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April 25, 2019

Annual MLK Symposium focuses on building unity

January 12, 2015

Annual MLK Symposium focuses on building unity

Topic: Campus News

The theme "Unity: Not Uniformity" guides the 29th annual Rev. Martin Luther King Jr. Symposium, which opened this month and runs through Feb. 26 on the U-M campuses.

The symposium theme, selected by the MLK Jr. Symposium Planning Committee, was inspired by King's widow, Coretta Scott King. After joining Betty Shabazz, Malcolm X's widow, on stage at the National Black Political Convention in 1972, Coretta King said we can do a lot more together than we can being separated and divided.

Marc Lamont Hill, a leading intellectual voice and the host of HuffPost Live and Black Entertainment Television News, will present the keynote lecture at 10 a.m. Jan. 19 in Hill Auditorium. It is the centerpiece of the symposium, which presents more than 30 events in January and February. It is one of the top national observances honoring King.

The annual series of lectures, performances and other activities to honor King is initiated by students and guided by the Office of Academic Multicultural Initiatives and the MLK Symposium Planning Committee.

The 17th MLK Children and Youth Program event will take place from 8:30 a.m.-3 p.m. Jan. 19 in the Modern Languages Building. Christine Dixon, right, dressed as abolitionist Harriet Tubman, teaches some dance moves during last year’s event. (Austin Thomason, Michigan Photography)

Among the events involving a range of campus sponsors, highlights include:

• The 17th MLK Children and Youth Program, 8:30 a.m.-3 p.m. Jan. 19 in the Modern Language Building, 812 E. Washington St. Young people from southeast Michigan K-12 communities explore King's legacy and issues surrounding the civil rights movement through storytelling, small group instruction, creative projects, musical performances and more.

 • "Embracing the Art of Change," 2015 Business & Finance MLK Convocation, 1-3 p.m. Jan. 19, Rackham Auditorium. Graffiti artist, author, entrepreneur and philanthropist Erik Wahl's performance offers a visual metaphor to the core message of the MLK celebration.

• "Poetic Storytelling: A Spoken Word Performance on Diversity, Inclusion and Social Justice on the College Campus," 4-5:30 p.m. Jan. 19, Rackham Auditorium, with the First Wave Hip Hop and Urban Arts Learning Community. First Wave is a touring ensemble that draws upon the artistry, resources and perspectives of the hip hop generation to produce theater and choreography on pressing social justice issues.

•  "The Power of One," William K. McInally Memorial Lecture with Ndaba Mandela, grandson of Nelson Mandela, 5-6:30 p.m. Jan. 19, Stephen M. Ross School of Business, Blau Auditorium. Ndaba Mandela is co-founder and chairman of the Africa Rising Foundation dedicated to promoting Africa around the world and to increasing its potential for growth through education, employment and corporate alliances.

• Annual Health Sciences MLK Day Lecture, "Unity not Uniformity: A Spotlight on Health Disparities," noon-1:30 p.m., Dow Auditorium, Towsley Center, University Hospital, with Dr. Marie Chisholm-Burns. She is dean and professor of the University of Tennessee Health Science Center College of Pharmacy and professor of surgery in the College of Medicine. With more than 275 published works and $10 million in external funding as principal investigator, Chisholm-Burns is an accomplished scholar, clinician, researcher, author and administrator.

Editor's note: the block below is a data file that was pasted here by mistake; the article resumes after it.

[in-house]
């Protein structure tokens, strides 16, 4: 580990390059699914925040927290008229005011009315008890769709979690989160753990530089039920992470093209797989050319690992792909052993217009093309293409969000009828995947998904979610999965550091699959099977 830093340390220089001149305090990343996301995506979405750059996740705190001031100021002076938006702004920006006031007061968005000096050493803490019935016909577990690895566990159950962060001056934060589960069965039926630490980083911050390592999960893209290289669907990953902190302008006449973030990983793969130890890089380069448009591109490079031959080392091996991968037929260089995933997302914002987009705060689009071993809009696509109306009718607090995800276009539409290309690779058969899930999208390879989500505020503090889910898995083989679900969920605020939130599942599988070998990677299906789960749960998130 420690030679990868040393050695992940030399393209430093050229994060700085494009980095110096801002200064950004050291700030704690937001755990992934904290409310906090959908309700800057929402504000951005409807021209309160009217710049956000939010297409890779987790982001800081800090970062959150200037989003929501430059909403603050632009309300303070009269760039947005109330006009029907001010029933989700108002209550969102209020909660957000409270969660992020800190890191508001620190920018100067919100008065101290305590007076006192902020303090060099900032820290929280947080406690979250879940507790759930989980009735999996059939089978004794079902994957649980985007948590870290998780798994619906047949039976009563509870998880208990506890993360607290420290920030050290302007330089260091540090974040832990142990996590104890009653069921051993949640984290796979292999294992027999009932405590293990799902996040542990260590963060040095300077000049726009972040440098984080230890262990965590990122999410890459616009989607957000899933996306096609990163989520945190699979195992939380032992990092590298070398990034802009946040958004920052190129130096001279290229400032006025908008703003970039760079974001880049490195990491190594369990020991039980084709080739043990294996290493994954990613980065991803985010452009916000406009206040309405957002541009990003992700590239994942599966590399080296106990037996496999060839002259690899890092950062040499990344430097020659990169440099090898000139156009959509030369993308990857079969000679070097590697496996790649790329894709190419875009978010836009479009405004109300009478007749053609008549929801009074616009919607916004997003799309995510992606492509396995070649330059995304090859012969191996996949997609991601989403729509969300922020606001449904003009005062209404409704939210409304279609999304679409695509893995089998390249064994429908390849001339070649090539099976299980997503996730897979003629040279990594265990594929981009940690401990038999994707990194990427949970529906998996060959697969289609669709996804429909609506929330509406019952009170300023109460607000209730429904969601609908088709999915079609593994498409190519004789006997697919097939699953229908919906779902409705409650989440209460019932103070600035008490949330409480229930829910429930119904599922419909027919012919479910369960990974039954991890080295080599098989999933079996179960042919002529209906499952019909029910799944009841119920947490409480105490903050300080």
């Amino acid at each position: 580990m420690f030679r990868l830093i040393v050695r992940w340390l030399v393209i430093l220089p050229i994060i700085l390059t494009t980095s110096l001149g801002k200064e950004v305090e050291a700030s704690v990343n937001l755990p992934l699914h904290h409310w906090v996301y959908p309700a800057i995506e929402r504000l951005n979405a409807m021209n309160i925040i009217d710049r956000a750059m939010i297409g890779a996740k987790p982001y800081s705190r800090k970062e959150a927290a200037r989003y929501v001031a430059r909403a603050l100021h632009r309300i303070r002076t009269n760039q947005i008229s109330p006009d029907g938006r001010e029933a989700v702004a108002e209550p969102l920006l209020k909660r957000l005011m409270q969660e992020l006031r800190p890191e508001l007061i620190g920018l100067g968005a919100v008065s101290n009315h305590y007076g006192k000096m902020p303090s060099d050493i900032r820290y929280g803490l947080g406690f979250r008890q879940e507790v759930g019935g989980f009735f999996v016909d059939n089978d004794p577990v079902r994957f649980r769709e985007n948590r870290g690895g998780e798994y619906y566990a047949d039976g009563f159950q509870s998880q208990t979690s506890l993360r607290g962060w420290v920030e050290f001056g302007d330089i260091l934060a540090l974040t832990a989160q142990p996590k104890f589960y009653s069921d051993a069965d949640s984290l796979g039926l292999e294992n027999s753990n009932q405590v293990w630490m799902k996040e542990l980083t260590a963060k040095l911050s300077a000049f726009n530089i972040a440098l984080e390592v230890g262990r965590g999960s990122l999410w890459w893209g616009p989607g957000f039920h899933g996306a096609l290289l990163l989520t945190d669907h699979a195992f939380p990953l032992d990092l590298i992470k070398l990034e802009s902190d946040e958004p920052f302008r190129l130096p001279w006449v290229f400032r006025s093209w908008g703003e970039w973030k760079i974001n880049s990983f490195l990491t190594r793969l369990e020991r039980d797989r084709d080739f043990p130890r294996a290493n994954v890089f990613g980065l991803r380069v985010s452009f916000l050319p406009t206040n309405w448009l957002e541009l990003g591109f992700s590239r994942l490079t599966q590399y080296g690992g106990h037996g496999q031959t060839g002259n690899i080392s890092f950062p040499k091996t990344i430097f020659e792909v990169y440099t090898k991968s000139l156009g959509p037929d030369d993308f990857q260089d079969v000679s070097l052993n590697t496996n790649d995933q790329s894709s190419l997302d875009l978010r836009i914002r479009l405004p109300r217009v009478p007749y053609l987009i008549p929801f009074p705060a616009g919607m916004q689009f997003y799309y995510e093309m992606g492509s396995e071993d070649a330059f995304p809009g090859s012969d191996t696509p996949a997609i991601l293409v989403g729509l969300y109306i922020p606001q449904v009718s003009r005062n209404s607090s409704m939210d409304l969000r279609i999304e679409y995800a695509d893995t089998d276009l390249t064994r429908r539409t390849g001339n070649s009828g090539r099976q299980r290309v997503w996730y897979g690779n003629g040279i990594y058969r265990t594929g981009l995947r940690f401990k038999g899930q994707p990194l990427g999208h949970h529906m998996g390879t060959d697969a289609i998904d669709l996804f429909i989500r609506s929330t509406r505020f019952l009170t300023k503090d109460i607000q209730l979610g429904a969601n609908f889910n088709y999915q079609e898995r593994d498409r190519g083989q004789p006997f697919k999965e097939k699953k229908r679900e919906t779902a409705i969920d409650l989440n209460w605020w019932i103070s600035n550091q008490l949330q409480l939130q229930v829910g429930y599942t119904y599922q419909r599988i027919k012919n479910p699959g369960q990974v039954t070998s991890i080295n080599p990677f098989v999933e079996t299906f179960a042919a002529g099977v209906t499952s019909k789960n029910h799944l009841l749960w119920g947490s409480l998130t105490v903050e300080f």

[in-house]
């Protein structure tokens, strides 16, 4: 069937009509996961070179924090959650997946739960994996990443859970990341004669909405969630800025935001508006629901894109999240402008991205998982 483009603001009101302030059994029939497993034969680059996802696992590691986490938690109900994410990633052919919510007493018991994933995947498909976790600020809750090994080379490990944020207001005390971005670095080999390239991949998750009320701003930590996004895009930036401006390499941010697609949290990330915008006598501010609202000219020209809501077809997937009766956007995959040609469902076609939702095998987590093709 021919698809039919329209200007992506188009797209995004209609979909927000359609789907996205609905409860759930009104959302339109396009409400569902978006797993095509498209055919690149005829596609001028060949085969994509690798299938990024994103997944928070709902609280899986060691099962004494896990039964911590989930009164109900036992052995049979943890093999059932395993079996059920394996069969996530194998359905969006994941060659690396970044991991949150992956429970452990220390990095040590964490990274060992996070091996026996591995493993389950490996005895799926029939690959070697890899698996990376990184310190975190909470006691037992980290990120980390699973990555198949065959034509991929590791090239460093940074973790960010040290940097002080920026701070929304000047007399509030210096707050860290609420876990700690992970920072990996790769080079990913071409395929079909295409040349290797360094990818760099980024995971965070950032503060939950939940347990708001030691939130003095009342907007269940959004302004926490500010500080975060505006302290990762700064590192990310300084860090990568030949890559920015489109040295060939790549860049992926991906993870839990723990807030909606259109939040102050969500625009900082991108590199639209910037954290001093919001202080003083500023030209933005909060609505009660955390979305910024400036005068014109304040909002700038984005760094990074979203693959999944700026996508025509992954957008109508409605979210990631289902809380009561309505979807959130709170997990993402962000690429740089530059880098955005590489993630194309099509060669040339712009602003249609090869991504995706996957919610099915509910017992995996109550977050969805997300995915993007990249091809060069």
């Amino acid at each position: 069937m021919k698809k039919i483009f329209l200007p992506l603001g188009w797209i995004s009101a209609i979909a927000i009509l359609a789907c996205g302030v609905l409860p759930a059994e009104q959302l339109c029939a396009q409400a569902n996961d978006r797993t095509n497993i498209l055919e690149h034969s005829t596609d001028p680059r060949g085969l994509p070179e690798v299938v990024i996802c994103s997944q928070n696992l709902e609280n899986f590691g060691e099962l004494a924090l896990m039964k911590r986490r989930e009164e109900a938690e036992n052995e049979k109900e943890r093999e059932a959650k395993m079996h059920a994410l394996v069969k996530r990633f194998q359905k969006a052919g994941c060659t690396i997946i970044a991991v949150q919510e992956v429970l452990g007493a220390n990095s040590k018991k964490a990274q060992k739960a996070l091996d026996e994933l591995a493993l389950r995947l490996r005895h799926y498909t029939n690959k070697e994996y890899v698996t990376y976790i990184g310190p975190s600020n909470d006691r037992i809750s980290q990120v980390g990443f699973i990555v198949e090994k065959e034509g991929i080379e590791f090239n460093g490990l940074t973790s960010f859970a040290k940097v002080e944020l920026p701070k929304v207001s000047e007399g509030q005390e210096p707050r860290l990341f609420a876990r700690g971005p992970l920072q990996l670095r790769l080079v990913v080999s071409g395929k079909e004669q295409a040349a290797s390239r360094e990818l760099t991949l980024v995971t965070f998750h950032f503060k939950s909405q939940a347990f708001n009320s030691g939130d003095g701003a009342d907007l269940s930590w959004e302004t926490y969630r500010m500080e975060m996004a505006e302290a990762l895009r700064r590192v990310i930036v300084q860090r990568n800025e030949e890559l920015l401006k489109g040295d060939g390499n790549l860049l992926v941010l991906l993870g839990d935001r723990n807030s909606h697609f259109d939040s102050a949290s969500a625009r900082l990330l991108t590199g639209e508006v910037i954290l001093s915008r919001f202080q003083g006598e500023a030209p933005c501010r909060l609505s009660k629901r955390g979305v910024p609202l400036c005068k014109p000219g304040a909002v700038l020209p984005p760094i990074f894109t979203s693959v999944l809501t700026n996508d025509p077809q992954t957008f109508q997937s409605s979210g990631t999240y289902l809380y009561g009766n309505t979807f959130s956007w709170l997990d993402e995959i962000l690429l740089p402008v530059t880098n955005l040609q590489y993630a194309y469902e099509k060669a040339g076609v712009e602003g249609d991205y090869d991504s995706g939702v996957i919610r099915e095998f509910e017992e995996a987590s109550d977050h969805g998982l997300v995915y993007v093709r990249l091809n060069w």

UM-Dearborn events

• Jan. 19: MLK Day of Service, check in 7:45-8:30 a.m. Kochoff Hall, University Center. Register online at www.formstack.com/forms/?1131264-NamxXg7r3J. Trip to Charles H. Wright Museum of African American History, 2-5:30 p.m. by bus, registration required, sign up at 2136 University Center.

• Jan. 20: "American Revolutionary: The Evolution of Grace Lee Boggs," 2 p.m., Kochoff Hall A, University Center; 6-8 p.m., House of Maize & Blue, The Union at Dearborn. Discussion: "Is LGBTQ Rights the new Civil Rights?" 3-4 p.m., The InCLUDE, 2122 University Center.

• Jan. 21: Student panel, "What does assimilation mean to you?" noon-1 p.m., Kochoff Hall A, University Center. Moderated by Professor Arifa Javed. March for Peace with the Black Student Union, 3-4:30 p.m., meet at the University Center stage. "Unsilenced-A Broadside Press Poetry & Spoken Word Celebration in memory of Dr. Martin Luther King, Jr., 6-8 p.m., Kochoff Hall B&C, University Center.

• Jan. 22: #ThrowbackThursday "I Have A Dream" Balloon Release, noon-1 p.m., University Center Stage. "Essential Arrival: Michigan's Indian Immigrants in the 21st Century" film, 2-4 p.m., House of Maize & Blue, The Union at Dearborn; "Brother Outsider: The Life of Bayard Rustin" film, 6-8 p.m., The InCLUDE.

• Jan. 23: Inaugural Engagement Day, 8:30 a.m.-2 p.m., Kochoff Hall, University Center. All week long, "Selma: The Movie" is presented at the Office for Student Engagement, 2136 University Center.

More information on all UM-Dearborn events.

UM-Flint events

• Jan. 19: MLK Day Service Breakfast, 7-9 a.m., Michigan Rooms A & B, University Center; Service Activities: 9 a.m.-2 p.m., sign up online; formassembly.umflint.edu/2776 Michigan Blood Drive, 9 a.m.-3 p.m., University Center.

• Jan. 20: MLK Film Day, "In Remembrance of Martin," 9-11 a.m., University Center Kiva. "A Reading of the Letter From Birmingham Jail" film, 12:30-3 p.m., University Center Kiva. "King: A Filmed Record … Montgomery to Memphis," 4- 8 p.m., University Center Kiva.

• Jan. 21: "Traveling the Road to Golgotha: Lessons Learned from the Last Days and Location of Martin Luther King, Jr.," noon-2 p.m., lecture with Larry L. Rowley, assistant professor of Afroamerican & African Studies, LSA, U-M, University Center Kiva.

• Jan. 23: "At the River I Stand" film, 10 a.m.-1 p.m., University Center Kiva.

More information on UM-Flint events.